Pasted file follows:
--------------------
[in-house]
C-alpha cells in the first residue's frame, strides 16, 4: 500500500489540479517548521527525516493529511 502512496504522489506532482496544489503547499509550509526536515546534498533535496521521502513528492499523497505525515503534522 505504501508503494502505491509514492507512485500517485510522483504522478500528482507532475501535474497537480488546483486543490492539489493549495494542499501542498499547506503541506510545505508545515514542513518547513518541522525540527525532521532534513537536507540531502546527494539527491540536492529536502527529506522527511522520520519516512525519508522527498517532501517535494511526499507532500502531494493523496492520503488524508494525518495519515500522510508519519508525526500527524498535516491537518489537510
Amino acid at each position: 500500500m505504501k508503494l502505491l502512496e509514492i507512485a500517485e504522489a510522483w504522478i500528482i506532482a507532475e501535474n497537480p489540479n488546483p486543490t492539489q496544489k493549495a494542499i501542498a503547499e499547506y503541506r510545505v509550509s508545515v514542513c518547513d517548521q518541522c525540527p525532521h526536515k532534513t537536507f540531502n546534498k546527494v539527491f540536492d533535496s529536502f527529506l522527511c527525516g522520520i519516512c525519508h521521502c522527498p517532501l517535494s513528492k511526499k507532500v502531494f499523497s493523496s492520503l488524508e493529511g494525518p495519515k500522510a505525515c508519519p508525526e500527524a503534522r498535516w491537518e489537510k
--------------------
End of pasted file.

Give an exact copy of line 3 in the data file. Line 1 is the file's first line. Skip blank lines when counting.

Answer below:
Amino acid at each position: 500500500m505504501k508503494l502505491l502512496e509514492i507512485a500517485e504522489a510522483w504522478i500528482i506532482a507532475e501535474n497537480p489540479n488546483p486543490t492539489q496544489k493549495a494542499i501542498a503547499e499547506y503541506r510545505v509550509s508545515v514542513c518547513d517548521q518541522c525540527p525532521h526536515k532534513t537536507f540531502n546534498k546527494v539527491f540536492d533535496s529536502f527529506l522527511c527525516g522520520i519516512c525519508h521521502c522527498p517532501l517535494s513528492k511526499k507532500v502531494f499523497s493523496s492520503l488524508e493529511g494525518p495519515k500522510a505525515c508519519p508525526e500527524a503534522r498535516w491537518e489537510k